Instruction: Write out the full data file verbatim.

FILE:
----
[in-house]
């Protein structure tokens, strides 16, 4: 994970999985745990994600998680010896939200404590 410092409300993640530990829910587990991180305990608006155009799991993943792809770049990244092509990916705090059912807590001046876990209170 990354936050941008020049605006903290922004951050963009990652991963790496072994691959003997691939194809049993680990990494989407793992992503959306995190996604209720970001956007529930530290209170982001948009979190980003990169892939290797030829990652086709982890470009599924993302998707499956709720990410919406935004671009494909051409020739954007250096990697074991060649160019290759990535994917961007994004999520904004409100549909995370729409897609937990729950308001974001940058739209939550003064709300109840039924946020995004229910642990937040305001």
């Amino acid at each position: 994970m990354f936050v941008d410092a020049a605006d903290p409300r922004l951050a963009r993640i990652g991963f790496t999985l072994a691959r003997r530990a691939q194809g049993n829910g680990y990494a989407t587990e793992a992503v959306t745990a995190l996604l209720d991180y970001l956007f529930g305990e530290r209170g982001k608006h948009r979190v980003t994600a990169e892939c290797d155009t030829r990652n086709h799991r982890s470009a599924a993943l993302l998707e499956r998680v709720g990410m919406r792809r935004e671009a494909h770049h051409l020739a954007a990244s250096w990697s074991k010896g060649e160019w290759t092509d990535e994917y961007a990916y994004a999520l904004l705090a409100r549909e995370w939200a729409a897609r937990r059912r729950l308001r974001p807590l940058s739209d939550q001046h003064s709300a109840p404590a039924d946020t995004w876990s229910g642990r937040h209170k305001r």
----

[in-house]
């Protein structure tokens, strides 16, 4: 994970999985745990994600998680010896939200404590 410092409300993640530990829910587990991180305990608006155009799991993943792809770049990244092509990916705090059912807590001046876990209170 990354936050941008020049605006903290922004951050963009990652991963790496072994691959003997691939194809049993680990990494989407793992992503959306995190996604209720970001956007529930530290209170982001948009979190980003990169892939290797030829990652086709982890470009599924993302998707499956709720990410919406935004671009494909051409020739954007250096990697074991060649160019290759990535994917961007994004999520904004409100549909995370729409897609937990729950308001974001940058739209939550003064709300109840039924946020995004229910642990937040305001």
């Amino acid at each position: 994970m990354f936050v941008d410092a020049a605006d903290p409300r922004l951050a963009r993640i990652g991963f790496t999985l072994a691959r003997r530990a691939q194809g049993n829910g680990y990494a989407t587990e793992a992503v959306t745990a995190l996604l209720d991180y970001l956007f529930g305990e530290r209170g982001k608006h948009r979190v980003t994600a990169e892939c290797d155009t030829r990652n086709h799991r982890s470009a599924a993943l993302l998707e499956r998680v709720g990410m919406r792809r935004e671009a494909h770049h051409l020739a954007a990244s250096w990697s074991k010896g060649e160019w290759t092509d990535e994917y961007a990916y994004a999520l904004l705090a409100r549909e995370w939200a729409a897609r937990r059912r729950l308001r974001p807590l940058s739209d939550q001046h003064s709300a109840p404590a039924d946020t995004w876990s229910g642990r937040h209170k305001r």